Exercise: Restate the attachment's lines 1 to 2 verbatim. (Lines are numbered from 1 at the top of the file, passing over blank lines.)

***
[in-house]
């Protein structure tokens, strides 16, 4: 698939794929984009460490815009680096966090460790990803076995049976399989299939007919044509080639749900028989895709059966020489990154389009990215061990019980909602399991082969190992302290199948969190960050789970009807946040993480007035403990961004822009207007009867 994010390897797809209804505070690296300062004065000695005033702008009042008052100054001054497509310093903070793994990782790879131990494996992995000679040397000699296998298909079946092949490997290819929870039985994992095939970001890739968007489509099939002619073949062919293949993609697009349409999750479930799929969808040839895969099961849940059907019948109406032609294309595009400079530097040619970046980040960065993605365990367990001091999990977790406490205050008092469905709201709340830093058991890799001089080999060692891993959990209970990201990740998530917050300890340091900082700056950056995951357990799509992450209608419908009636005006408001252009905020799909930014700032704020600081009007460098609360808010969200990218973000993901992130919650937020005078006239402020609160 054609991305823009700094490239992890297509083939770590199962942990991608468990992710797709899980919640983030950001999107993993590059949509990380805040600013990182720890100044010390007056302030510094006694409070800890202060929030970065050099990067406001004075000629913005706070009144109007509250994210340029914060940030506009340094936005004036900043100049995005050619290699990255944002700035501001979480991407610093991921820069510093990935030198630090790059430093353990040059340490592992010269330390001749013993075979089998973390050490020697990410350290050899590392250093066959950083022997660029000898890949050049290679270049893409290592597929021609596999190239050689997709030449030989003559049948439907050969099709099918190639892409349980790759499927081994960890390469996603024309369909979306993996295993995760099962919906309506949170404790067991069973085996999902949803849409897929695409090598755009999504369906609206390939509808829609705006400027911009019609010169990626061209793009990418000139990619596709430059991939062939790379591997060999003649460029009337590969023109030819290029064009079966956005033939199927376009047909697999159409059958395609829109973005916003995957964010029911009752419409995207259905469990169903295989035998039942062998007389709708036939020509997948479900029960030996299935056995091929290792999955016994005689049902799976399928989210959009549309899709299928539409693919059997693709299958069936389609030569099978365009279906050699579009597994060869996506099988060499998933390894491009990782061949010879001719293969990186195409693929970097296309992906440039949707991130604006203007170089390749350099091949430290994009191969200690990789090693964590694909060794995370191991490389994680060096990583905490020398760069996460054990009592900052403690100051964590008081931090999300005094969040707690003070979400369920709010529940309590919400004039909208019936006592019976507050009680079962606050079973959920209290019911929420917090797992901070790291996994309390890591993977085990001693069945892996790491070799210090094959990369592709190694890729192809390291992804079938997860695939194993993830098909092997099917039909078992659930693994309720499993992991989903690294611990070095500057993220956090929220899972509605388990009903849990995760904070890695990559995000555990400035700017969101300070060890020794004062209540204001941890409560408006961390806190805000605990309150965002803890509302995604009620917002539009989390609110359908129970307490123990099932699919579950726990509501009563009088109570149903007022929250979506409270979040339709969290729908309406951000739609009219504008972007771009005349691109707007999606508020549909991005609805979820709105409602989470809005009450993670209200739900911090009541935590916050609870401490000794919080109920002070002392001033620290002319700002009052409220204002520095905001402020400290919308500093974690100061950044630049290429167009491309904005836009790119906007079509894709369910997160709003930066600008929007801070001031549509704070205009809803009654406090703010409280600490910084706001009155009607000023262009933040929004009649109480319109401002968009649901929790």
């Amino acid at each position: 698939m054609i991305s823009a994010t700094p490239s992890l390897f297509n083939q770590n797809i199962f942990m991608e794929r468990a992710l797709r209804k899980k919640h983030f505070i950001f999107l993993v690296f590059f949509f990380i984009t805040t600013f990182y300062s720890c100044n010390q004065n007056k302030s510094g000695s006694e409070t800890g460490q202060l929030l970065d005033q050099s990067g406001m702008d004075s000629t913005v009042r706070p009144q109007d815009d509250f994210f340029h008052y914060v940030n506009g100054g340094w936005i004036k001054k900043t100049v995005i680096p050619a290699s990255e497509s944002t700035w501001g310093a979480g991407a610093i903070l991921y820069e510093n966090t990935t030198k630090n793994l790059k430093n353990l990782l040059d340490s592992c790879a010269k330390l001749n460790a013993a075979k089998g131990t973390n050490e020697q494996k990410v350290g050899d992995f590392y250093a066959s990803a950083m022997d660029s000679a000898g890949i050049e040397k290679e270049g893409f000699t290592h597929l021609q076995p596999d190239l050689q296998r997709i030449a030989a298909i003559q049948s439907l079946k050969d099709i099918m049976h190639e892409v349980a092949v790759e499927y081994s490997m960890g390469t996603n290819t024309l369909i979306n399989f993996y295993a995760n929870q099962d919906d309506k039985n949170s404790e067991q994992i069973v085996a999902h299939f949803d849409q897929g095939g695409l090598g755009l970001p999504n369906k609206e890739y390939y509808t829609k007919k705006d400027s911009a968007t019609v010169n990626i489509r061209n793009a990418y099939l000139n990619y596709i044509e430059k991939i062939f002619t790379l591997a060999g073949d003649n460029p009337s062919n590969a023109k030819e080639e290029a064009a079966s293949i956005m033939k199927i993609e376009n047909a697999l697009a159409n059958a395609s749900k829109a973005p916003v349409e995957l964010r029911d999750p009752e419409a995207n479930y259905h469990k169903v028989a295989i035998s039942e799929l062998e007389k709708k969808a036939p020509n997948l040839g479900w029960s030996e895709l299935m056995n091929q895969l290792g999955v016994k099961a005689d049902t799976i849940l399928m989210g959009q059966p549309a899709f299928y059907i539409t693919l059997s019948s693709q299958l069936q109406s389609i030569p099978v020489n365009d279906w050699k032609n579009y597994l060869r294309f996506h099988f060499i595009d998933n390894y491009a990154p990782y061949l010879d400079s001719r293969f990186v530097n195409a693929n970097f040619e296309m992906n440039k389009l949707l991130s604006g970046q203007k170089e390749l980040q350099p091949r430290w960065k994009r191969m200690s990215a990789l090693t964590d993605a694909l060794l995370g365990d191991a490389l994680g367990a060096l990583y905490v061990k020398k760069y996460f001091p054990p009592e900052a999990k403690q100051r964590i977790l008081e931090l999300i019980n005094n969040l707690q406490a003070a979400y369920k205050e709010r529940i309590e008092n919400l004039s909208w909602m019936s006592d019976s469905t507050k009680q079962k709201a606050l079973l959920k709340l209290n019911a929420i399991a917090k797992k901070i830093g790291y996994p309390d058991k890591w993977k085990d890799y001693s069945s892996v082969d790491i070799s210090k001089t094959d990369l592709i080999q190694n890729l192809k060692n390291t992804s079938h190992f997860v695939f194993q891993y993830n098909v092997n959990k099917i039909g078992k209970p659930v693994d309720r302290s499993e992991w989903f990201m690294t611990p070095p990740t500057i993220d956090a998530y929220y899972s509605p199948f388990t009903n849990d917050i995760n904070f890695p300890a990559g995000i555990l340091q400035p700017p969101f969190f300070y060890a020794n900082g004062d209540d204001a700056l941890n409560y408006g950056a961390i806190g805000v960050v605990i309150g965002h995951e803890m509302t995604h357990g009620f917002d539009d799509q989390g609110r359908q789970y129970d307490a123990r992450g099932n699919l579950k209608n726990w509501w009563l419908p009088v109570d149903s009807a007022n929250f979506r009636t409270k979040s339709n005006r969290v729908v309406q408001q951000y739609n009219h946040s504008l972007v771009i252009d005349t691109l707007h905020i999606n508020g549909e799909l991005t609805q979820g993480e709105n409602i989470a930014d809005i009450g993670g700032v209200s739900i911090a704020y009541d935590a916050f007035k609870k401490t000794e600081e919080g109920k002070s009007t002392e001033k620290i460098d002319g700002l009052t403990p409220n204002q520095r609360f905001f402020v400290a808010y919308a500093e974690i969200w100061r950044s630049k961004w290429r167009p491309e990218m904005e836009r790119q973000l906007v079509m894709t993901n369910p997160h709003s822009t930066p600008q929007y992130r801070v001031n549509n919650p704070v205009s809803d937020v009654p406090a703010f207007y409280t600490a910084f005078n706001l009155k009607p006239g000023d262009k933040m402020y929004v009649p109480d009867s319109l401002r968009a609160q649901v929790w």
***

[in-house]
């Protein structure tokens, strides 16, 4: 698939794929984009460490815009680096966090460790990803076995049976399989299939007919044509080639749900028989895709059966020489990154389009990215061990019980909602399991082969190992302290199948969190960050789970009807946040993480007035403990961004822009207007009867 994010390897797809209804505070690296300062004065000695005033702008009042008052100054001054497509310093903070793994990782790879131990494996992995000679040397000699296998298909079946092949490997290819929870039985994992095939970001890739968007489509099939002619073949062919293949993609697009349409999750479930799929969808040839895969099961849940059907019948109406032609294309595009400079530097040619970046980040960065993605365990367990001091999990977790406490205050008092469905709201709340830093058991890799001089080999060692891993959990209970990201990740998530917050300890340091900082700056950056995951357990799509992450209608419908009636005006408001252009905020799909930014700032704020600081009007460098609360808010969200990218973000993901992130919650937020005078006239402020609160 054609991305823009700094490239992890297509083939770590199962942990991608468990992710797709899980919640983030950001999107993993590059949509990380805040600013990182720890100044010390007056302030510094006694409070800890202060929030970065050099990067406001004075000629913005706070009144109007509250994210340029914060940030506009340094936005004036900043100049995005050619290699990255944002700035501001979480991407610093991921820069510093990935030198630090790059430093353990040059340490592992010269330390001749013993075979089998973390050490020697990410350290050899590392250093066959950083022997660029000898890949050049290679270049893409290592597929021609596999190239050689997709030449030989003559049948439907050969099709099918190639892409349980790759499927081994960890390469996603024309369909979306993996295993995760099962919906309506949170404790067991069973085996999902949803849409897929695409090598755009999504369906609206390939509808829609705006400027911009019609010169990626061209793009990418000139990619596709430059991939062939790379591997060999003649460029009337590969023109030819290029064009079966956005033939199927376009047909697999159409059958395609829109973005916003995957964010029911009752419409995207259905469990169903295989035998039942062998007389709708036939020509997948479900029960030996299935056995091929290792999955016994005689049902799976399928989210959009549309899709299928539409693919059997693709299958069936389609030569099978365009279906050699579009597994060869996506099988060499998933390894491009990782061949010879001719293969990186195409693929970097296309992906440039949707991130604006203007170089390749350099091949430290994009191969200690990789090693964590694909060794995370191991490389994680060096990583905490020398760069996460054990009592900052403690100051964590008081931090999300005094969040707690003070979400369920709010529940309590919400004039909208019936006592019976507050009680079962606050079973959920209290019911929420917090797992901070790291996994309390890591993977085990001693069945892996790491070799210090094959990369592709190694890729192809390291992804079938997860695939194993993830098909092997099917039909078992659930693994309720499993992991989903690294611990070095500057993220956090929220899972509605388990009903849990995760904070890695990559995000555990400035700017969101300070060890020794004062209540204001941890409560408006961390806190805000605990309150965002803890509302995604009620917002539009989390609110359908129970307490123990099932699919579950726990509501009563009088109570149903007022929250979506409270979040339709969290729908309406951000739609009219504008972007771009005349691109707007999606508020549909991005609805979820709105409602989470809005009450993670209200739900911090009541935590916050609870401490000794919080109920002070002392001033620290002319700002009052409220204002520095905001402020400290919308500093974690100061950044630049290429167009491309904005836009790119906007079509894709369910997160709003930066600008929007801070001031549509704070205009809803009654406090703010409280600490910084706001009155009607000023262009933040929004009649109480319109401002968009649901929790």